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LAS VEGAS, Nevada -- Gaming analysts have predicted that 2007 will be a turnaround year for slot machine makers as lucrative new casino markets open for business.
Reno-based International Game Technology, in announcing its first-quarter earnings Thursday, gave hints that mirrored those assessments.
The industry's largest slot maker said it began shipping games to new slot machine parlors in Pennsylvania, soon-to-be open racetracks in Florida and new casinos in Arkansas during the quarter that ended Dec. 31.
Boosted by results from slot machines in which it shares in the profits with casino operators, IGT had overall revenue of $642.3 million in the quarter, a 4 percent increase from $616.2 million a year ago.
The company's net income was $121 million, or 35 cents per share, compared with $120.6 million, or 34 cents a share, a year earlier. Analysts polled by Thomson First Call predicted the company would earn 35 cents in the quarter.
IGT Chairman and Chief Executive Officer TJ Matthews, in discussing the company's quarterly results during a conference call with analysts and investors, said more sales could be pending this year.
"Trends continue (to be) favorable as both states in the U.S. and nations globally turn to gaming as a way to raise revenues without raising taxes or cutting services," Matthews said. "IGT continues to invest heavily in new markets and technology, and we remain focused on delivering the most complete line of industry-leading products and service to our global customers."
Matthews predicted that states where there will be a legislative or citizen effort to expand gaming during 2007 will include Kansas, Maryland, Massachusetts, Florida and Texas.
"Native American gaming always has the potential for expansion," Matthews said.
Gaming analysts also looked across the Pacific Ocean to Japan as a potential growth market. The Japanese government is requiring slot machine parlors to replace some 1.5 million games by September with new technology games. IGT expects to place 60,000 games between June and September.
"Japan can have a very substantial impact on (the company's) third and fourth quarters." Matthews said.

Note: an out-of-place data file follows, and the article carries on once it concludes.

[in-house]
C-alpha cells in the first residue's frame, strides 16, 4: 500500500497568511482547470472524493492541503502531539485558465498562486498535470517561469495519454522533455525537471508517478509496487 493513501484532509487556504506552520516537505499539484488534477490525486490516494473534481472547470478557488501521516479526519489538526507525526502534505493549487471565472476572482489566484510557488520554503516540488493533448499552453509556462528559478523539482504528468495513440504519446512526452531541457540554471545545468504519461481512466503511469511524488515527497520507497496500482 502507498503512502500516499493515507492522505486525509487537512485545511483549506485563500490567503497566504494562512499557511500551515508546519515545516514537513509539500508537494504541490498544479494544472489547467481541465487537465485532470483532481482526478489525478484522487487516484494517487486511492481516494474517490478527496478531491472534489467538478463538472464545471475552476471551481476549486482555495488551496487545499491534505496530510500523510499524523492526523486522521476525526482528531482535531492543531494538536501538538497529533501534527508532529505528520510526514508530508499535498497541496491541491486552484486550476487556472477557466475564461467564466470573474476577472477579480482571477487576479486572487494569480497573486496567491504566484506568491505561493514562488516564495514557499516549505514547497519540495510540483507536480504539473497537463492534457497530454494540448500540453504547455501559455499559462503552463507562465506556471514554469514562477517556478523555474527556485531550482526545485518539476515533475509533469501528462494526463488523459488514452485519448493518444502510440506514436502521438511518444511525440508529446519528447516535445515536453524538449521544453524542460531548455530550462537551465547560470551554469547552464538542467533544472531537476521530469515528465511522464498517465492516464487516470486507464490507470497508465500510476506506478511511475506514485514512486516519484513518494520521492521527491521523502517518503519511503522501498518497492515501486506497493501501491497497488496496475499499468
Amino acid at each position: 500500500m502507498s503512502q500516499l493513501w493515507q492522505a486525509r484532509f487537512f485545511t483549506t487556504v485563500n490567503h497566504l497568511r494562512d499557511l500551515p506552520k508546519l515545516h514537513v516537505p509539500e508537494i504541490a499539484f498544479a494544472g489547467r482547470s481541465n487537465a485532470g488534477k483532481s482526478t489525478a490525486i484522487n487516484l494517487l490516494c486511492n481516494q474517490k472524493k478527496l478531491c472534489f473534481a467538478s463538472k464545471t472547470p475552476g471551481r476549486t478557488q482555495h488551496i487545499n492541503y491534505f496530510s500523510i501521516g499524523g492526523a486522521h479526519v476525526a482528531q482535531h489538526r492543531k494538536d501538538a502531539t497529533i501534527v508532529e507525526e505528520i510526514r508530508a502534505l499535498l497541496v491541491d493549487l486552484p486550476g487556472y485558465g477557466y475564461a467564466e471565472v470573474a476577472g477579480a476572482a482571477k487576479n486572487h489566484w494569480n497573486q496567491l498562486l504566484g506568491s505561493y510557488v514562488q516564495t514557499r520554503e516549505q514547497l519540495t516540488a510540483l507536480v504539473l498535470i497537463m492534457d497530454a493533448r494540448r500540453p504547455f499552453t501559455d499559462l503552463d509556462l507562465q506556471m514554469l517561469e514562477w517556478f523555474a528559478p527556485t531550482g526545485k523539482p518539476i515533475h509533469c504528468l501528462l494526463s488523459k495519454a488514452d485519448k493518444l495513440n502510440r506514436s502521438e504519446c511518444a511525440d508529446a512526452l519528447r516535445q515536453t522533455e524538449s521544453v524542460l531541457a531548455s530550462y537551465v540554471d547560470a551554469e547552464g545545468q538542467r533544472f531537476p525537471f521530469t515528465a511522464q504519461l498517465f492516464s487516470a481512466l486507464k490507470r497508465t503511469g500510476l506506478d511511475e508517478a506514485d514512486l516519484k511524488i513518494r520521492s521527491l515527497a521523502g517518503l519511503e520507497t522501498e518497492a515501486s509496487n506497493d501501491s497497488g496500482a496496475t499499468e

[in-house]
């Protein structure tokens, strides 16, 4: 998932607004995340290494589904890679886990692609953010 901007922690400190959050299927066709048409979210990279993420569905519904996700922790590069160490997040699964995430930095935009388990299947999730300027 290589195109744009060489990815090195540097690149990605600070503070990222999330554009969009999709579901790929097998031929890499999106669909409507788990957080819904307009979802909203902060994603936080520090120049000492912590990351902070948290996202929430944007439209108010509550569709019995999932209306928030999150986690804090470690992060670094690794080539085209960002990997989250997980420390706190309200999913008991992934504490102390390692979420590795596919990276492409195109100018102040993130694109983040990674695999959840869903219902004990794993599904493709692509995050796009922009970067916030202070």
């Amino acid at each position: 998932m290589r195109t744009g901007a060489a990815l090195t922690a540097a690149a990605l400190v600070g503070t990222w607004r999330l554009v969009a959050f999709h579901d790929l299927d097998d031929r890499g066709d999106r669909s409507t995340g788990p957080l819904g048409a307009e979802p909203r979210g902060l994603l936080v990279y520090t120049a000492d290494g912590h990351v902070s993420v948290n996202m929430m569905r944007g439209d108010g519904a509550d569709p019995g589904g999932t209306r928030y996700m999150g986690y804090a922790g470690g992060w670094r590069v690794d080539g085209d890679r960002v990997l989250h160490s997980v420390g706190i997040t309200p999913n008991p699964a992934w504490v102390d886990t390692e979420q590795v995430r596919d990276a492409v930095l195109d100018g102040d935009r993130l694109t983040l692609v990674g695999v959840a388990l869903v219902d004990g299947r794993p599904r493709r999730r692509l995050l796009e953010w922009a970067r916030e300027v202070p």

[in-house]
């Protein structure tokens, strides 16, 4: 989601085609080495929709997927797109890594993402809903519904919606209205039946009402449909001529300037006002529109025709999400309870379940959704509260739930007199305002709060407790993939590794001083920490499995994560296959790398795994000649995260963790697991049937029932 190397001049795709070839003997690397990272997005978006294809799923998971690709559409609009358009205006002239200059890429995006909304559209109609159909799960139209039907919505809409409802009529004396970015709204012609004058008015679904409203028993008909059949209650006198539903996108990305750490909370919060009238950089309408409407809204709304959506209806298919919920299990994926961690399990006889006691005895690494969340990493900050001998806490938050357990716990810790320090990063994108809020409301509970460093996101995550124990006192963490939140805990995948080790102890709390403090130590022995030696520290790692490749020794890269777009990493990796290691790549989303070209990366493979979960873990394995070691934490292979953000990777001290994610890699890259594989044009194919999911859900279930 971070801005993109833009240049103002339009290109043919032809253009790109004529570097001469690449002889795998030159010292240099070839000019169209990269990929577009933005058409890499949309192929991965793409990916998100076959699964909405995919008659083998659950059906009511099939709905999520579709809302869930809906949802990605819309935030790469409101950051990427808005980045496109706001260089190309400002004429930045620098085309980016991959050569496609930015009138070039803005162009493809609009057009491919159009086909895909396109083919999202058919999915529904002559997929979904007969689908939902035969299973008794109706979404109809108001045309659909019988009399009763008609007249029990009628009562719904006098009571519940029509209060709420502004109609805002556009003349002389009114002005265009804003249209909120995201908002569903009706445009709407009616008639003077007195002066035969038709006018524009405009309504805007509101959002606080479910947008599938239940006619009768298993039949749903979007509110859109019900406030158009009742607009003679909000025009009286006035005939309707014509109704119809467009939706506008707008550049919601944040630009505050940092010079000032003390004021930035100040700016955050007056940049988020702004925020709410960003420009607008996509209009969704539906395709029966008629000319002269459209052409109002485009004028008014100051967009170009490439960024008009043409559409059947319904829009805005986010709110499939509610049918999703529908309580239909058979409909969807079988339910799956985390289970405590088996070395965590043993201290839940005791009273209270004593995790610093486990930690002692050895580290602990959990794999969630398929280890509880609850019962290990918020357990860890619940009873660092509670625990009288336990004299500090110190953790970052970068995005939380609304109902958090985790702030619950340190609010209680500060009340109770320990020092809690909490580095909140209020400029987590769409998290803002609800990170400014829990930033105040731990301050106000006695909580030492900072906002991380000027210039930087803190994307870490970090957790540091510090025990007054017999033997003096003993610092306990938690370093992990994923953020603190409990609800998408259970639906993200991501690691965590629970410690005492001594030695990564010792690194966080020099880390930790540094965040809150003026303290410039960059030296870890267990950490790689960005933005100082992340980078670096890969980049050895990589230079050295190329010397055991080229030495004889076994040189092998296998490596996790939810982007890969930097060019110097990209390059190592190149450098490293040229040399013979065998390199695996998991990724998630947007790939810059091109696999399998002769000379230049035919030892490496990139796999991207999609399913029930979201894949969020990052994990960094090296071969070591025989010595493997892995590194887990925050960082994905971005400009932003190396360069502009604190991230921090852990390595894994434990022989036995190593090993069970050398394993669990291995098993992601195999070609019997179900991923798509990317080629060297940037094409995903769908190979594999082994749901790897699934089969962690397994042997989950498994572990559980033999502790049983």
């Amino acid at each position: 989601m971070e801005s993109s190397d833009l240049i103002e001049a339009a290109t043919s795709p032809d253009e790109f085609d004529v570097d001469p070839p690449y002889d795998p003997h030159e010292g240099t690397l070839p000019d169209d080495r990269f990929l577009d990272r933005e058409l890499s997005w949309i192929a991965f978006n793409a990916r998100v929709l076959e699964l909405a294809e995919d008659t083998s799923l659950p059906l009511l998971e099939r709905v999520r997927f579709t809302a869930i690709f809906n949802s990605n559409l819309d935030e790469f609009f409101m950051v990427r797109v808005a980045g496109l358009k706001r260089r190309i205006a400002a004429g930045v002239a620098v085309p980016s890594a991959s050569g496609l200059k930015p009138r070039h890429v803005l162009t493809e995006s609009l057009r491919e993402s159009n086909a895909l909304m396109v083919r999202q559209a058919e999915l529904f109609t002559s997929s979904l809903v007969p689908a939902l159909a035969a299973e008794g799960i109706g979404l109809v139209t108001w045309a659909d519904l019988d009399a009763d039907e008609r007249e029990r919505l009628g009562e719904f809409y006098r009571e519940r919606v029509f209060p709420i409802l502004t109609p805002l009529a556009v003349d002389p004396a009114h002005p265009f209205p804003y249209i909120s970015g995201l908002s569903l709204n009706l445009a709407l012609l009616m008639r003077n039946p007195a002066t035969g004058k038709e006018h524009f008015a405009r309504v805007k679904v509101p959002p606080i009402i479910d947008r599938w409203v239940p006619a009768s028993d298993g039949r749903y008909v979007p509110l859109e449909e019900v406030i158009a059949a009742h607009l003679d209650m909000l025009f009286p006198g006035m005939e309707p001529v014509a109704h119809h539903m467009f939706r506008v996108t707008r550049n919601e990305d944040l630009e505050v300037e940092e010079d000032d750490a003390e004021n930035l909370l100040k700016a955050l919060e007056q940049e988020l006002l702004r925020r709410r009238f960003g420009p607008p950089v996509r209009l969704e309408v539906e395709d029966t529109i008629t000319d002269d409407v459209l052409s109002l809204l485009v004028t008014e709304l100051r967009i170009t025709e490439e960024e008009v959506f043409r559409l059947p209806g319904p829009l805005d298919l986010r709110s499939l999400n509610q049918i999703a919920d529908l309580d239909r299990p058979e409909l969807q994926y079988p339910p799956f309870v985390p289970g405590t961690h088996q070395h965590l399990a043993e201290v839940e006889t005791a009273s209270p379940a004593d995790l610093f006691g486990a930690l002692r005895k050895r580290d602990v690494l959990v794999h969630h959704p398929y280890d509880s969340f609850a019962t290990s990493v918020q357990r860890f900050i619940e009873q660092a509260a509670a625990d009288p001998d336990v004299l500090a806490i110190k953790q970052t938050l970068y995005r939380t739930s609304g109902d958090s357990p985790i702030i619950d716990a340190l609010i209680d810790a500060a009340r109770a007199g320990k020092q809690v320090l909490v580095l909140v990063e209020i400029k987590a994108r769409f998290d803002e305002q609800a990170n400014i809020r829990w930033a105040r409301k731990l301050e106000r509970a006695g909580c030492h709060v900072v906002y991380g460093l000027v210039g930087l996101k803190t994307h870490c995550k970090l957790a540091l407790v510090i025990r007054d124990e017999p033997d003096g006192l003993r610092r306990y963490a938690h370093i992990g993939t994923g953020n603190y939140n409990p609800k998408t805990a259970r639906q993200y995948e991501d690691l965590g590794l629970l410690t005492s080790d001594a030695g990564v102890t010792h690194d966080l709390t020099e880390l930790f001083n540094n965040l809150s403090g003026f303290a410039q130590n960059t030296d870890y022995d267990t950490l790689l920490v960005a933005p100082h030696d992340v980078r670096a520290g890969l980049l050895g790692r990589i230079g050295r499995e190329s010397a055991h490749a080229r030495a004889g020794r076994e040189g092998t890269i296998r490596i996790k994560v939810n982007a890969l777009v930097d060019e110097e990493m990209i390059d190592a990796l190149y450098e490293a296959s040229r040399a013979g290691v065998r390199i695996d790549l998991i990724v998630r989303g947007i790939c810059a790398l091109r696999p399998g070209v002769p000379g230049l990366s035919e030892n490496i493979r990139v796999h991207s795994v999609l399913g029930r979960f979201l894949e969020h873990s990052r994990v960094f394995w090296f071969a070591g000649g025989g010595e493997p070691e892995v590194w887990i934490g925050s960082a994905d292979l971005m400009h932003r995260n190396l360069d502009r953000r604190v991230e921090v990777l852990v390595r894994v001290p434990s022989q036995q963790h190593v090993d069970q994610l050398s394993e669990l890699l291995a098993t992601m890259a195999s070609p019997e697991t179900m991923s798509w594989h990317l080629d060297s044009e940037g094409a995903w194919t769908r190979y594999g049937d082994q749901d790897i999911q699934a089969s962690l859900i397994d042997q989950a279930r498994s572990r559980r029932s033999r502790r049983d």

New York-based gaming analyst Steven Kent of Goldman Sachs agreed that emerging gambling jurisdictions could boost IGT's results in the latter part of the year.
"Overall, we thought this was an in-line quarter for IGT, as the company continues to do its best with what has been a very slow slot machine environment," Kent said in a note to investors. "We don't expect the environment to improve until the latter half of 2007 and into 2008 when the Japanese replacement opportunity picks up, the Macau opportunity builds, the bulk of Pennsylvania casinos open and the next replacement cycle becomes more visible."
IGT said its installed base of recurring revenue machines -- games it operates and splits the win with the casino or slot parlor -- reached 53,100 games worldwide during the quarter.
The company placed recurring revenue machines in Mexico, racetracks in New York and American Indian casinos in Oklahoma.
"Oklahoma has become a growth market," Matthews said. The company has 7,000 slot machines at American Indian casinos in the state, compared with 1,200 last year. IGT's market share in Oklahoma is 18 percent.
The company shipped almost 26,800 machines in the quarter, compared with 29,100 a year ago, an 8 percent decrease. However, sales revenue increased slightly in North America because of the higher cost of the games.
In Pennsylvania, IGT made an initial shipment of 3,650 games during the quarter. The state expects to add more than 60,000 slot machines at racetracks and stand-alone casinos over the next few years.
"On a positive note, the company has captured approximately 50 percent of the Pennsylvania gaming market, which is the maximum market share allowed under law and is above our market share expectation for IGT," Morgan Joseph gaming analyst Adam Steinberg of New York said in an investors note.
IGT shares fell $1.08, or 2.29 percent, Thursday to close at $46.10 on the New York Stock Exchange. More than 6.1 million shares were traded, almost four times the average daily volume.
Gaming analyst Steven Wieczynski of Stifel, Nicolaus Capital Markets in Baltimore told investors IGT's shares could be in for an up-and-down ride throughout the year.
"We continue to believe that fiscal year 2007 will be 'the perfect storm' as new domestic gaming markets come on line coupled with strong international gaming growth and the next replacement cycle looming on the horizon," Wieczynski said. "We believe that investors will start paying for this in the near future."
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